I stumbled at times with the characters names, having to occasionally pull myself back and be like nope, that’s that person not this one as there are a number of names that somewhat echo each other, Dan and his dog Don, Tom and Ted, Nat and Nan, Demi who also goes by John (his dad’s name), and Josie who also goes by Jo (her Aunt’s name). I definitely had some confused moments over the names, partly my own fault for waiting too many years after Little Men to read this one, but also, it did feel like this really could have employed a bit more variety in the names.

Certain storylines held my interest more than others. The only Little Woman we truly spend time with is Jo and I found it disappointing that the scant time devoted to her mostly saw her complaining about being a successful author, it doesn’t seem like much of leap to conclude that dealing with her fandom was something Alcott found to be a nuisance so she wrote that into Jo’s story but it’s a high class problem that isn’t nearly as emotionally engaging as I wanted for the character.

I was also disappointed that although Nan had different goals for her life than the other females in the story, we don’t spend much time actually with her working towards those goals, when she’s in a scene it’s more about the guy crushing on her than it is about her.

The shipwreck, the aspiring actress, and the kid living beyond his means, each had moments that caught my interest, but the prison stuff pulled me in most, it felt like the emotional stakes were better established for that character than anyone else and I liked that it had a bittersweet tinge to it even if in order to achieve that bittersweet tinge it compromised how I saw the March sisters (I know their actions to shield a certain someone from ending up with the “wrong” sort of person were era appropriate but I guess I always thought of Jo and Amy as being somewhat rebellious women who wouldn’t be as married to appropriate as say, Meg or Aunt March).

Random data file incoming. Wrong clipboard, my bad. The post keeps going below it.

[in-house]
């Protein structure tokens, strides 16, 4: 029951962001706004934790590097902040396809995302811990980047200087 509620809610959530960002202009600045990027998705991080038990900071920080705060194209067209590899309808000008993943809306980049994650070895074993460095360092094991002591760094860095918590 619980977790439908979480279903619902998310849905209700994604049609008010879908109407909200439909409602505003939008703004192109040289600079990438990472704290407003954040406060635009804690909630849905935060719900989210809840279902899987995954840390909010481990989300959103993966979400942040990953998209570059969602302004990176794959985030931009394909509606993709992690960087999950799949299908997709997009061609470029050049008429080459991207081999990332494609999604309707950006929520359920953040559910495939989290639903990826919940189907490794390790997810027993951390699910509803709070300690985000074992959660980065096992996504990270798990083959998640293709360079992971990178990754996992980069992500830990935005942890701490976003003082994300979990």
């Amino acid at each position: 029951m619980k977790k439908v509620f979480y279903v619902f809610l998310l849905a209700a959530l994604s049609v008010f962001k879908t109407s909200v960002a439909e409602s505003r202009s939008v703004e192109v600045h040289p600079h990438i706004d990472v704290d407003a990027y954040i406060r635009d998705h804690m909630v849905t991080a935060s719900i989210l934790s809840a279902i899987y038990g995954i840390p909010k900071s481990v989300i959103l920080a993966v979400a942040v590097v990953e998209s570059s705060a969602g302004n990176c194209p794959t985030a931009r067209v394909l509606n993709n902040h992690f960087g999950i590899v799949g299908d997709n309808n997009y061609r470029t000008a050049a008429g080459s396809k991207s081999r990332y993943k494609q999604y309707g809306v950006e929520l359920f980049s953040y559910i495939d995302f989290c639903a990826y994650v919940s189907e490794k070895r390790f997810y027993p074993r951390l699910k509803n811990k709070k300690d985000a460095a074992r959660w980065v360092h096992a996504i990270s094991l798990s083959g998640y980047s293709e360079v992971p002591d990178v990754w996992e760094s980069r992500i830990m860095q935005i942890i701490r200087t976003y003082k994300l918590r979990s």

Show Less
LibraryThing member charlie68
Little women; Classic, I think based on the strength of the main characters, Jo, Meg, Beth and Amy, all likeable in their way. The supporting cast is also very good; Marmee, Lauren et al. Little Men; not as good, too many characters, too episodic not enough overall structure. Jo's Boys; the same
Show More
thing, some individual stories are very good, riveting accounts. But goes on pedantic asides telling not showing what constitutes good moral character in boys and girls. Not that the advice isn't good, maybe she was running out of ideas or space.
Show Less
LibraryThing member claidheamdanns
An undoubted classic, but was spoiled by the horrible editing job done by MonkeyBone Publications. Throughout the entire series, there are places where pauses, restarts, and even the clicking marking said disruptions in the reading were not edited out.
LibraryThing member AprilBrown
A childhood favorite re-visited.

Is the story as good as I remember? – Yes

What ages would I recommend it too? – Eight and up.

Length? – A couple of evening's reads.

Characters? – Memorable, several characters, Again, three with almost identical names.

Setting? – Late 1800's, mostly at the
Show More
boy's school, now a college.

Written approximately? – Late 1870's.

Does the story leave questions in the readers mind? – Ready to read more.

Any issues the author (or a more recent publisher) should cover? Yes.
1. Cost and ease of travel
2. Lack of identification for Dan
3. A little more clarity of communications abilities at the time.

Short storyline: A continuation of "Little Men" about ten years later. Lot's of fun as the boys fall in love, and face many temptations they have never faced before. There's hope they are well prepared for the future of the time.

Notes for the reader:
1. Money and income systems are vastly different than modern days.
2. Communications systems are vastly slower, and less reliable.
3. There is no national system for personal identification.
4. Religion plays a major role in decesion making.
Show Less
LibraryThing member INeilC
Ten years on the boys have grown up. What happened to them? We find that even the worst of them have some redeeming features.

Language

Original language

English

Original publication date

1886

Physical description

336 p.; 5.38 inches

ISBN

0316031038 / 9780316031035

Barcode

34747000000972
Page: 0.4171 seconds